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Implementing VIS-NIR spectroscopy as a rapid and non-intrusive technique for assessing anthocyanin and phenolic concentrations in Vitis vinifera L. Grenache whole grape berries

Anthocyanins and phenolic compounds play a crucial role in winemaking, contributing to the profile, flavor, color, texture, and stability of wine. Grape clusters, specifically Vitis vinifera L. cv. Grenache, were handpicked from a commercial vineyard sited in Tudelilla, La Rioja, Spain (42°18′ 52.26″, Long. -2°7′ 59.15″, Alt. 582 m) on five distinct dates from veraison to harvest during the 2015 season. Non-contact spectral measurements were conducted on intact grape berries using a VIS-NIR spectrometer operating in the 570 – 1000 nm spectral range under controlled laboratory conditions, positioned at a distance of 25 cm from the berries. The quantification of 16 anthocyanins and phenols in 120 grape clusters was performed using HPLC, established as the reference method for validating the spectral tool.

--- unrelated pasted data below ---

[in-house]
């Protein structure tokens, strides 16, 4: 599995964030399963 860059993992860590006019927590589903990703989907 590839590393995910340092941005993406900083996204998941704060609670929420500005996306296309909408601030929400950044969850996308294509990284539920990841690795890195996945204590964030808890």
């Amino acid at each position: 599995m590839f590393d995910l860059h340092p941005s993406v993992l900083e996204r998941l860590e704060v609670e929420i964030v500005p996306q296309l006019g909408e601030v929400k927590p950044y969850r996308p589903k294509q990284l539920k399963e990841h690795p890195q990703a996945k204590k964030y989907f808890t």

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Characterization of bunch compactness and identification of associated genes in a diverse collection of cultivars of Vitis vinifera L.

Compactness is a complex trait of V. vinifera L. and is defined ultimately by the portion of free space within the bunch which is not occupied by the berries. A high degree of compactness results in poor ventilation and consequently a higher susceptibility to fungal diseases, diminishing the quality of the fruit. The easiness to conceptualize the trait and its importance arguably contrasts with the difficulty to measure and quantify it. However, recent technical advancements have allowed to study this attribute more accurately over the last decade. Our main objective was to explore the underlying genetics determining bunch compactness by applying updated phenotyping methods in a collection of V. vinifera L. cultivars with a wide genetic diversity.